P applied for a refund + interest of import charges they had been forced to pay Germany in breach of the Treaty. The national time limit for challenging the charges had passed. German court asked ECJ whether community law required that the remedy sought be granted. ECJ held that, in the absence of Community rules on procedure, it is up to the member states to apply their national procedural rules to determine whether the remedy can be granted. Therefore, here, the remedy didn’t have to be granted.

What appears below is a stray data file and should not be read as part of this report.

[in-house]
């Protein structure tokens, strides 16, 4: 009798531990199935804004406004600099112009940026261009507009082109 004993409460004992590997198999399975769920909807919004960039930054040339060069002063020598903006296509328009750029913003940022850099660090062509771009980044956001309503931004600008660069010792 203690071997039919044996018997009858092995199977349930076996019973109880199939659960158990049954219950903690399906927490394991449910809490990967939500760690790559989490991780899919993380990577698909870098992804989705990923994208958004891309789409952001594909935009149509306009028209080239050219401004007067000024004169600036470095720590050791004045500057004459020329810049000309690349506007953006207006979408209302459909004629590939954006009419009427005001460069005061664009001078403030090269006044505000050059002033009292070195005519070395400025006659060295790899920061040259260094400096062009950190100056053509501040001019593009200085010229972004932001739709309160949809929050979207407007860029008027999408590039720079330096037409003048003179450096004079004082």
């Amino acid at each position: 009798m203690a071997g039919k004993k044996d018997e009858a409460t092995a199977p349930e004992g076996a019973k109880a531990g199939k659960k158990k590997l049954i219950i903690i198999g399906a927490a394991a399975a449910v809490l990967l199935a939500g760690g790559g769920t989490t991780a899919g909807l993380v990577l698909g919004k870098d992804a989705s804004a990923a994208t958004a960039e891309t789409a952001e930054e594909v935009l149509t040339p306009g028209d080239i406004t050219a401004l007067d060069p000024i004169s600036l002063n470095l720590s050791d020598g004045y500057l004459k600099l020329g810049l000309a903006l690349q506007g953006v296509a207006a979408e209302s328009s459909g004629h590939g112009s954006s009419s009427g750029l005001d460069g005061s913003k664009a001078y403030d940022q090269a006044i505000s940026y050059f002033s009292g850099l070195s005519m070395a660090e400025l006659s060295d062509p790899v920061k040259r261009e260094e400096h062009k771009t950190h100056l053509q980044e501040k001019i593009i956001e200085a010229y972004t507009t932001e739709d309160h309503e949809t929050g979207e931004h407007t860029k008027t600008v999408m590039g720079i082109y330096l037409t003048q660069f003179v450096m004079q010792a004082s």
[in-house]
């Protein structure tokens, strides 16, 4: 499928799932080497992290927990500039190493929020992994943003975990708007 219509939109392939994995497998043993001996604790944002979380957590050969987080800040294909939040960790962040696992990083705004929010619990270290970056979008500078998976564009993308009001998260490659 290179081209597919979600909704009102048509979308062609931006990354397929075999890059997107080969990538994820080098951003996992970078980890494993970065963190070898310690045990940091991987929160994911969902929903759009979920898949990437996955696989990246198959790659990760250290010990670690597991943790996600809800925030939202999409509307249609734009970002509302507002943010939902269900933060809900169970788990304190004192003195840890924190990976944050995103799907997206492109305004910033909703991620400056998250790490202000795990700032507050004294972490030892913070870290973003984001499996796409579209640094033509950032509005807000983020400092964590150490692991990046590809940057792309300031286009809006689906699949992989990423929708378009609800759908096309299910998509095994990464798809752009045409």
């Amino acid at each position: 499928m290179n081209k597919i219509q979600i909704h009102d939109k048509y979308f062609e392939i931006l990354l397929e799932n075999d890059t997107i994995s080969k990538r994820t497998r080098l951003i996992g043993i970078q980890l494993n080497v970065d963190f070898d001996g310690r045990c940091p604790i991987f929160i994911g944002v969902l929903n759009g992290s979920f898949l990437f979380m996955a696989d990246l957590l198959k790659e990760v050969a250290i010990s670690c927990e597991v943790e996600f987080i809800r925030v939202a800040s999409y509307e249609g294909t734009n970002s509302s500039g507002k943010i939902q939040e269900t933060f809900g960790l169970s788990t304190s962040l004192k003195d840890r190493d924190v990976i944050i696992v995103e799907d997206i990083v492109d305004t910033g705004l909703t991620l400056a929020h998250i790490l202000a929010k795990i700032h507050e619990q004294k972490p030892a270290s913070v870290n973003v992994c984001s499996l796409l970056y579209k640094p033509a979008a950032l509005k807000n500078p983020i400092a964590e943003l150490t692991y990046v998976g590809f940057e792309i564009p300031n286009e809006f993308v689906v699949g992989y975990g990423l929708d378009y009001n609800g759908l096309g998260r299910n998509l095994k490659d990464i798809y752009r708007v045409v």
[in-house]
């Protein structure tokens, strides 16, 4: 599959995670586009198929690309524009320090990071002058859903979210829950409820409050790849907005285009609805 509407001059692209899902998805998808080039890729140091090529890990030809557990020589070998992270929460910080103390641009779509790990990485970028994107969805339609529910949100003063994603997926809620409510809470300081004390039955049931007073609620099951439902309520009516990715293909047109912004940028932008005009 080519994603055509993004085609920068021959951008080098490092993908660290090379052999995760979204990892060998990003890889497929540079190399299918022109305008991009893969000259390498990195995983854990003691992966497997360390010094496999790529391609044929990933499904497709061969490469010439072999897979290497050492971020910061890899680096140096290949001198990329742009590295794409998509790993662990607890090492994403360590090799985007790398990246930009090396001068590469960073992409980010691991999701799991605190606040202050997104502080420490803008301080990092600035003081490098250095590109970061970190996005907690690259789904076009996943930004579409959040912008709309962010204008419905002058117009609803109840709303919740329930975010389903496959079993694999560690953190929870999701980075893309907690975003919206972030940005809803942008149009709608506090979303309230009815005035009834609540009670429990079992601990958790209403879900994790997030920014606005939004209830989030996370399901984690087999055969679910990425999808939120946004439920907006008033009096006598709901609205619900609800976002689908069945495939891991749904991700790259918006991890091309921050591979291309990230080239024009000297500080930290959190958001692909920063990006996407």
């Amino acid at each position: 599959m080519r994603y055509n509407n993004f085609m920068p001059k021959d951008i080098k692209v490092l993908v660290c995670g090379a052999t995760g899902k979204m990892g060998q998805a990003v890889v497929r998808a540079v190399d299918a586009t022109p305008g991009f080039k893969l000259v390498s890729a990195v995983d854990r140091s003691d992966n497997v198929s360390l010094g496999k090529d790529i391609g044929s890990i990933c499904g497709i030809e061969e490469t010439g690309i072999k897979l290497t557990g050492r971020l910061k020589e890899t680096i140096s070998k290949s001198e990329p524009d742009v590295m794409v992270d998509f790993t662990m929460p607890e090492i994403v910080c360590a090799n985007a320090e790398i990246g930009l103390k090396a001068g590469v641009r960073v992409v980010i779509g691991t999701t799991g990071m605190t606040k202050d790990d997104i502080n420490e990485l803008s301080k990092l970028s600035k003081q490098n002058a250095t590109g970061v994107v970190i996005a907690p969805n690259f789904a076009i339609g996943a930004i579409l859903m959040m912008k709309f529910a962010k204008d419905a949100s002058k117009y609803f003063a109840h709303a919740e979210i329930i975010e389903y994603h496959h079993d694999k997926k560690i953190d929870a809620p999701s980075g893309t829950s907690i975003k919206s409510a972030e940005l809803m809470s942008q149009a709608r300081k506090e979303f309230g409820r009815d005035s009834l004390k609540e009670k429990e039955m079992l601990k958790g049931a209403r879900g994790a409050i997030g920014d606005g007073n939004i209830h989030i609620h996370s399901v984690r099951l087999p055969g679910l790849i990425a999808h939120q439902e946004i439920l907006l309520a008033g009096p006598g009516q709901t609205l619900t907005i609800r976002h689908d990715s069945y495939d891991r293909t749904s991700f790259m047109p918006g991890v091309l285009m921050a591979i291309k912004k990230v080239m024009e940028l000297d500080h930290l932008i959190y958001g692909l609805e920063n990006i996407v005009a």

ECJ: In accordance with the principle of cooperation set out in art 5 of the Treaty it is the NCs who are entrusted with ensuring the legal protection that citizens derive from community provisions which confer direct effect. It is for each MS to determine procedural rules for itself. Two qualifications to this apply: (1) Principle of ‘equivalence’: “such [procedural] conditions [for EC law actions] cannot be less favourable than those relating to similar actions of a domestic nature”. (2) Principle of practical possibility: “The position [nationa procedural autonomy] would only be different if if the conditions and time limits made it impossible in practice to exercise the rights which the national courts are obliged to protect.”